Things went so well for Kevin that Aaron decided to follow in his brother's purple footsteps.
While he had a completely different style — shorter but faster than Kevin, Aaron was more of a multithreat player — he had similarly outstanding results. In K-State history, he ranks fourth in receiving (2,400 yards) and second in punt return yards (845).
Along the way, the Locketts were part of the Manhattan Miracle. K-State became a doormat no more, going to a bowl game every season that the Lockett brothers were Wildcats.
And John and Beatrice saw all but two of the games that Kevin and Aaron played for K-State. There were trips to Boulder, Colo., and San Diego and Lubbock, Texas, and Phoenix and Manhattan, Kan.
Lots and lots of trips to Manhattan.
The Locketts would take Highway 75 north, maybe make a stop at the Casey's Convenience Store in Yates Center or Burlington, then head west when they got to Topeka. It was exactly 4½ hours door to door.
“We always told them we were there for them,” John said. “We didn't want to tell them that and not be there.”
Kevin said, “Any kid who plays college football wants to have support, so to know that my parents were always going to physically be at every game meant a lot.”
Now, another generation is at K-State, but that Lockett family support continues.
About the time Tyler got on The Wall at Papa John and Mama B's house for the first time, recruiters started taking notice. He was focused like his dad, speedy like his uncle and tenacious like his mom.
(John says Nicole Edwards, Tyler's mom, was one of the greatest athletes he ever coached. A sprinter, she had a refuse-to-lose attitude that made her almost unbeatable.)
Many colleges were interested in Tyler, but because of his last name, most assumed he was headed to K-State.
“I knew he liked Kansas State,” Papa John said, “but I thought in the end, because his daddy and uncle went there, he'd pick somewhere else.”
He shook his head.
“He bled purple.”
Both Tyler's dad and granddad worried about the expectations that would come with playing receiver and wearing a K-State jersey with the name LOCKETT on the back. And when Snyder called them and told them he was thinking about not redshirting Tyler, the worry grew.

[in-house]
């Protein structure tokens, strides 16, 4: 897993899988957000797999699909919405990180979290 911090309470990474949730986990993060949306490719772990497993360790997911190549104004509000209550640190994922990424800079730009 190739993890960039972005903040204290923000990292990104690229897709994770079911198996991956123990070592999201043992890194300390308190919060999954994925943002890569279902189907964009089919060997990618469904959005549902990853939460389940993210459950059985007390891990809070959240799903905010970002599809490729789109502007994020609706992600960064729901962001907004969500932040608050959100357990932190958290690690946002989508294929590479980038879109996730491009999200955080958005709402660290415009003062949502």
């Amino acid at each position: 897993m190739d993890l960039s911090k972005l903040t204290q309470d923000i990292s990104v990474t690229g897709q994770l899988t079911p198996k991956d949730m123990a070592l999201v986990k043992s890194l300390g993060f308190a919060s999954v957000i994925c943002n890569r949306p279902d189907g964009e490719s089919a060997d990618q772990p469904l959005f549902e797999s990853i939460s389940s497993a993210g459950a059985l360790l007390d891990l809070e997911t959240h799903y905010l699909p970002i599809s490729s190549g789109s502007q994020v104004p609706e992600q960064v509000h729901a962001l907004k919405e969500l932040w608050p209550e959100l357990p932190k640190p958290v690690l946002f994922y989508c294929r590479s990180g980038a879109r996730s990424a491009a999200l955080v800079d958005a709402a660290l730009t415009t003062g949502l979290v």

In a sign that Snyder respects the Locketts as much as they respect him, the coach asked Kevin and Papa John to come to Manhattan and watch a preseason scrimmage to see what they thought about Tyler playing as a true freshman.
They watched amazed as he made one play after another and looked like the best receiver on the field at times, then they had to laugh when an assistant coach told them that it wasn't Tyler's best day.
They knew he was ready.
As a freshman, Tyler amassed nearly a thousand all-purpose yards despite missing the last few games of the season. He suffered a lacerated kidney in K-State's 52-45 loss at OSU, a thriller of a game.
He was part of the reason it was thrilling, racking up 315 all-purpose yards.
He had another big game against the Cowboys last season, including a Quinn-Sharp-befuddling 100-yard kickoff return for a touchdown.
Tyler (5-foot-11, 175 pounds) recently moved into the top 10 of K-State's career all-purpose yards list. In the process, he passed his dad.
Another thousand yards or so — a mark that's totally reachable if the junior stays healthy — and he'll take over the top spot and pass his uncle Aaron along the way.
The Lockett legacy is alive and well.
“I think it's very special,” Tyler said. “Being able to be a part of the Lockett family ... it means a lot. I come from a great family on and off the field, a family who cares for other people, who is not selfish. That's something I cherish.
“I thank God that I was actually brought up in the family that I was brought up in.”
Snyder is a big fan, too.
“Wonderful, wonderful people,” he said. “Each of them are quality young men of tremendous character. Work habits are excellent. They have all the intrinsic values that you deem important in having success on or off the field.”
No word on whether Snyder, who sent a congratulatory note earlier this season to North Dakota State's quarterback, sends Christmas cards to the family that has kept his football program stocked with receivers.
Here's betting he does.
Thing is, the Locketts believe they should be the ones saying thanks.
Kevin went on to a seven-year career in the NFL and now works in Kansas City, where he has a charitable foundation and is beloved as a former Wildcat and Chief.
Aaron spent two seasons on NFL practice squads before playing three seasons in the Canadian Football League. Now he works in Houston, using a connection made through Wildcat football to get his first job.
Who knows where K-State football could take Tyler?
“We are so proud of them,” Mama B said. “This is a journey we would not trade for anything.”
She and Papa John are still going to the K-State games. They have seen every one that Tyler has played, and they plan to see another one Saturday.
Even though the season has gotten off to a disappointing start, Tyler has been a dazzling bright spot. He had 13 catches for 237 yards in a loss to Texas two weeks ago, staking his claim as the best receiver in the Big 12. Have a few more games like that, and he could make a run at the Biletnikoff Award.
That might earn him another spot on The Wall.
No one would be happier about that the Locketts who he would replace.
“That's the way it's supposed to go,” Kevin said. “We're supposed to share whatever knowledge we have with him so that he has the ability to be more successful than we were.”
And Tyler might not be the last one. Kevin has three more boys, a 9-year-old and 5-year-old twins.
The 9-year-old has already asked about The Wall.
Jenni Carlson: Jenni can be reached at (405) 475-4125. Like her at facebook.com/JenniCarlsonOK, follow her at twitter.com/jennicarlson_ok or view her personality page at newsok.com/jennicarlson.